A French government panel has recommended the imposition of a carbon tax on transport and heating fuel as soon as 2010. The panel, headed by former Prime Minister Michel Rocard, recommended last month that the tax be imposed on all citizens “without exception and exemption”. A commitment to the carbon tax was one of the victories of the 2007 Grenelle on the Environment; however it has already generated an outcry from trade unions and consumer associations.
Under the recommendations, France would bill 32 euros for every tonne of carbon dioxide emitted in 2010, rising to 100 euros per tonne in 2030. This compares with the current 14 euros per ton on the European carbon emissions market. In practice the levy would add 7 centimes extra per litre of petrol, and represent an increase in 10%-15% in heating costs for households. According to the Ademe, the carbon tax would generate an extra charge of 160 euros per household per year.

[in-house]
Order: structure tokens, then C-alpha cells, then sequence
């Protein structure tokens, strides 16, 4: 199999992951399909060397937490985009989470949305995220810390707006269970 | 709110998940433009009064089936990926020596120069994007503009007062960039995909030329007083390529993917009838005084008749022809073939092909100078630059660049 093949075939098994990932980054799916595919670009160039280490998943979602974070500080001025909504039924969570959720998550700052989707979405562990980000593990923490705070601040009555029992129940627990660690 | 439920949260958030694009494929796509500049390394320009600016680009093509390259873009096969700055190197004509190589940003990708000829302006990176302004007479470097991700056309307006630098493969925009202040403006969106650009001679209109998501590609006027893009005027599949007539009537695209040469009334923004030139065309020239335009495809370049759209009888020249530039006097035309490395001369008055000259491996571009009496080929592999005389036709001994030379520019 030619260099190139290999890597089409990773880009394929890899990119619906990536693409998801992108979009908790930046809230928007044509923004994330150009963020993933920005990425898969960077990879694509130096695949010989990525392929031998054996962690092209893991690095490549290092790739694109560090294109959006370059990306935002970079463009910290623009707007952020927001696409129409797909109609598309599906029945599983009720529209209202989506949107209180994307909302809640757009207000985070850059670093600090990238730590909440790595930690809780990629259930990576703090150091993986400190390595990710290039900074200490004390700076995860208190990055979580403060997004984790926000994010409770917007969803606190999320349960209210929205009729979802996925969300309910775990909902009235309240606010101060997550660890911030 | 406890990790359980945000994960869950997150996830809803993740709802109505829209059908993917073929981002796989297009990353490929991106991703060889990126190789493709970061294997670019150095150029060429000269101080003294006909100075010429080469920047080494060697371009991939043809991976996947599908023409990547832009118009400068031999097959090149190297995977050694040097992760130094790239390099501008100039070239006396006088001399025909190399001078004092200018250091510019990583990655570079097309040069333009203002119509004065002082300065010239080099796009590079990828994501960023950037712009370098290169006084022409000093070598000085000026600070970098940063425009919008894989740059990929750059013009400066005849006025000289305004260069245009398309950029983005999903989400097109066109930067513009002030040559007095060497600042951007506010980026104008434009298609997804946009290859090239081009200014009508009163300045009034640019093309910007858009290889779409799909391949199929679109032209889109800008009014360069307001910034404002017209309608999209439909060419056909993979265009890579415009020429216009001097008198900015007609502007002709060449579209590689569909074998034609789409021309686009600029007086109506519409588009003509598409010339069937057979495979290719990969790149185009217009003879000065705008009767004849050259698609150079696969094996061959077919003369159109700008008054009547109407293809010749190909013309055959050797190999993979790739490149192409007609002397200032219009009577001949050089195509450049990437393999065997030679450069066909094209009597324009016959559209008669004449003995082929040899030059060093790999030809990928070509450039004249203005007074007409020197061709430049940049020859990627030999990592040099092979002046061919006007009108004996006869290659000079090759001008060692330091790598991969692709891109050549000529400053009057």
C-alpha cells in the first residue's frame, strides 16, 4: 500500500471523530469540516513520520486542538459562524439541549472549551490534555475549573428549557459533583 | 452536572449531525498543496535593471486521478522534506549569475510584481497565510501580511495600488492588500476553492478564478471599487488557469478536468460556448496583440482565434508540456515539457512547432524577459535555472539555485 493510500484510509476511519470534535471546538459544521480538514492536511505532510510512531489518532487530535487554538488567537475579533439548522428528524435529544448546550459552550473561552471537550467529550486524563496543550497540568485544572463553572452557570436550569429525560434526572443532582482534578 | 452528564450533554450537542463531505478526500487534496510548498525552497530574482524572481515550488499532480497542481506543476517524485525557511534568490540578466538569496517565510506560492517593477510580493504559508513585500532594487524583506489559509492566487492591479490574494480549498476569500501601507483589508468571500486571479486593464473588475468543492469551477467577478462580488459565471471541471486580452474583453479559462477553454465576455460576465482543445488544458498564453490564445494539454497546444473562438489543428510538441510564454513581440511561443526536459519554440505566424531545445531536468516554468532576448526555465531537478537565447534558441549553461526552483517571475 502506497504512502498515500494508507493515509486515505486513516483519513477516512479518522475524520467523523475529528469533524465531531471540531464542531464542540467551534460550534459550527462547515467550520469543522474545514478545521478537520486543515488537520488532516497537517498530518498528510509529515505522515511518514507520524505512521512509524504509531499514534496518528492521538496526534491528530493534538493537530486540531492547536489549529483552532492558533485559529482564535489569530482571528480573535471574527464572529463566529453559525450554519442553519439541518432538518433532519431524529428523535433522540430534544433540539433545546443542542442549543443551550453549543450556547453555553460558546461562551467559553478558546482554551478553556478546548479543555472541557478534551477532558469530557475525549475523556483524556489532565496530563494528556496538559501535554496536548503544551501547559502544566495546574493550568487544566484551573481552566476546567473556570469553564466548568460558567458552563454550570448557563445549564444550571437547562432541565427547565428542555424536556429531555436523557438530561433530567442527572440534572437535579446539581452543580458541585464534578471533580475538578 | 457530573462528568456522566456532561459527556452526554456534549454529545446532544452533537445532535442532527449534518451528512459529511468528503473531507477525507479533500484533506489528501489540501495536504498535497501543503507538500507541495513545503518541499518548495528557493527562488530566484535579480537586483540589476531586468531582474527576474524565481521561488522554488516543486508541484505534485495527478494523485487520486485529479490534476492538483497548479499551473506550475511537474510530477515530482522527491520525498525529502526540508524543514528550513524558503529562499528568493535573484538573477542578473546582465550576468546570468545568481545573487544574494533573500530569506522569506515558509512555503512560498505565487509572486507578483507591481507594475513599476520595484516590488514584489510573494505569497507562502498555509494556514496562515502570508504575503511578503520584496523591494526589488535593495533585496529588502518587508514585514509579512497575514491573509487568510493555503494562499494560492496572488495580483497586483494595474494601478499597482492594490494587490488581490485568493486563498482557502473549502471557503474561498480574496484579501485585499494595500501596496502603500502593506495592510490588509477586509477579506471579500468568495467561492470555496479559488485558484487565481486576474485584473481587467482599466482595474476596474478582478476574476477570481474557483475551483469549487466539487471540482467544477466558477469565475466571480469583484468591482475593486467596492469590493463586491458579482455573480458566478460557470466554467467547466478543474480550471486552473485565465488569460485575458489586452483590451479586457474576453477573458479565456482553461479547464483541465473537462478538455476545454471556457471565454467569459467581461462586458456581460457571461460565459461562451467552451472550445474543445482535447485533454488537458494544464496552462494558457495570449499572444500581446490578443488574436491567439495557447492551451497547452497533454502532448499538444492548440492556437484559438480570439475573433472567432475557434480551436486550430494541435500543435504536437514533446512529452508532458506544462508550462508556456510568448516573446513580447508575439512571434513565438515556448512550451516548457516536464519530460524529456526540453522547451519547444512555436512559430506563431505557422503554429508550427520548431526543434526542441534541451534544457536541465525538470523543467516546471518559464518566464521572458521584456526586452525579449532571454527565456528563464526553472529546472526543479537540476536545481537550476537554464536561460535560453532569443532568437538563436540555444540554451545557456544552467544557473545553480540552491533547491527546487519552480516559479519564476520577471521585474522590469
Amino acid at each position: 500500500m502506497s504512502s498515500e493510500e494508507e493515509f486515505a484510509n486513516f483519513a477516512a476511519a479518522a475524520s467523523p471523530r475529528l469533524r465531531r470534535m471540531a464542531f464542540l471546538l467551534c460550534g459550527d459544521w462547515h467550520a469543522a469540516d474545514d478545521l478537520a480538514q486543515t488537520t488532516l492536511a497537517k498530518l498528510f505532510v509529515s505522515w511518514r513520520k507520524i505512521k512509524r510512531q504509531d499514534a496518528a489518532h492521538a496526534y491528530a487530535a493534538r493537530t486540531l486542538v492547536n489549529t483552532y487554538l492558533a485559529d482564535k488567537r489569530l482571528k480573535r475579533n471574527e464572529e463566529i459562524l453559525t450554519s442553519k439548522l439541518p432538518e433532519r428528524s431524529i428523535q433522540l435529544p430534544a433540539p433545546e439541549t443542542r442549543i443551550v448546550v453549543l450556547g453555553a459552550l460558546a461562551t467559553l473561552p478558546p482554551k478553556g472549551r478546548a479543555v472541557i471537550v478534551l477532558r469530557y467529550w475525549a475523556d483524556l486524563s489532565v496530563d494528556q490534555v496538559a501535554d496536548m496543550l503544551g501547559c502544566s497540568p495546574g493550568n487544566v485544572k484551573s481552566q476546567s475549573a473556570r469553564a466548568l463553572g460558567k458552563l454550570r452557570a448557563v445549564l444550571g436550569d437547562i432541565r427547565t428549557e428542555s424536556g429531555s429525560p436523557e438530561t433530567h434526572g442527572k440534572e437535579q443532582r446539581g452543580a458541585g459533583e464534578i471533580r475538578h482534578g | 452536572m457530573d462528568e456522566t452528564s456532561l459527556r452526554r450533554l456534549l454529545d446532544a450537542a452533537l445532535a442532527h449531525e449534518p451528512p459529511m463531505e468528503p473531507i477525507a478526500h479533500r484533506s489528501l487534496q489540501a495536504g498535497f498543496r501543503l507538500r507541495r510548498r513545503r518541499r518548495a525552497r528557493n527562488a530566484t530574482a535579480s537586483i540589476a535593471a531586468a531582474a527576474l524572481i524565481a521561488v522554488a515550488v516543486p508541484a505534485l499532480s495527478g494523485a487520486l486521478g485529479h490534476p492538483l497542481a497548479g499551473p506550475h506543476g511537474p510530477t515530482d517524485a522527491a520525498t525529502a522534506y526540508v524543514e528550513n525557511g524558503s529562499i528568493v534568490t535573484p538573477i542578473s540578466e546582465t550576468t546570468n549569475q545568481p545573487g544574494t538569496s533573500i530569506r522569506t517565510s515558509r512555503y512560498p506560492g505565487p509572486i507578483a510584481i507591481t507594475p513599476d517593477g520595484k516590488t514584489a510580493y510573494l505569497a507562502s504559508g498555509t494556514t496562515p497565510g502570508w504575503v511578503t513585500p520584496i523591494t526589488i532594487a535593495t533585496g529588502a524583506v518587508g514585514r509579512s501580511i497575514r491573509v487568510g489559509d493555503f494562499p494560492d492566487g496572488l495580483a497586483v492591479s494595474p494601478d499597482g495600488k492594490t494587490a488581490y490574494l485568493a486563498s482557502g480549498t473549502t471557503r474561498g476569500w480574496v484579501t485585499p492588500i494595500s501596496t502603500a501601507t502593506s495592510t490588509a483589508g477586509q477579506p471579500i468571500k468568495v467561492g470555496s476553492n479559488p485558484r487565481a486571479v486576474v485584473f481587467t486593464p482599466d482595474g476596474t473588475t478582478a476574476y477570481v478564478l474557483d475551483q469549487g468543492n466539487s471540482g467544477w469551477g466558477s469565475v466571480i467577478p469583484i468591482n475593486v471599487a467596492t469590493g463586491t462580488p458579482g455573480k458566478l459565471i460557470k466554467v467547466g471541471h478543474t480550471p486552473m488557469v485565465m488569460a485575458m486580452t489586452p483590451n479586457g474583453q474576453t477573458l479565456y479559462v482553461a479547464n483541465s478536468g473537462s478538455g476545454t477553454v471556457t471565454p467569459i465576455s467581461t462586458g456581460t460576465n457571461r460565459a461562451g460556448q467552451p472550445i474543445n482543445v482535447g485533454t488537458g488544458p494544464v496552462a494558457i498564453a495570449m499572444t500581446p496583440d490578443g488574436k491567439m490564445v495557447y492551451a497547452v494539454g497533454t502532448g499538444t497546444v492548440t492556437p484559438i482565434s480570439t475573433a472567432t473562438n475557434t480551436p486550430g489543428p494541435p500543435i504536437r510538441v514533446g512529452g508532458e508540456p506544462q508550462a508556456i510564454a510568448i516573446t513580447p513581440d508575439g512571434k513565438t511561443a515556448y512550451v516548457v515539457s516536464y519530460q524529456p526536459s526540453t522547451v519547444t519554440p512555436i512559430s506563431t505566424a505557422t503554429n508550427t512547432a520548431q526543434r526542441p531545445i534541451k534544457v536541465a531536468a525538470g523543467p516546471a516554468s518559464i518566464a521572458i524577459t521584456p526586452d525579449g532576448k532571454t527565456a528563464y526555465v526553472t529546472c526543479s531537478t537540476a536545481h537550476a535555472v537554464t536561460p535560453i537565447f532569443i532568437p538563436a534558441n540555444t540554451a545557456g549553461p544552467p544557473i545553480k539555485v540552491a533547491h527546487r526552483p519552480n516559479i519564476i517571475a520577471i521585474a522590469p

Sweden, Norway, Finland, the Netherlands and Britain have already adopted similar measures. In Sweden, a carbon tax was introduced in 1991 and the price of carbon currently stands at 97 euros per ton. The proposed French carbon tax would generate an estimated 8 billion euros in government revenue per year, some of which would be used to offset the price rises for the most vulnerable French households and businesses.
The French climate contribution is separate from a proposal floated by President Nicholas Sarkozy in March for a carbon tax on imports from countries which have lower environmental standards than France.
via Les Echos and Mediapart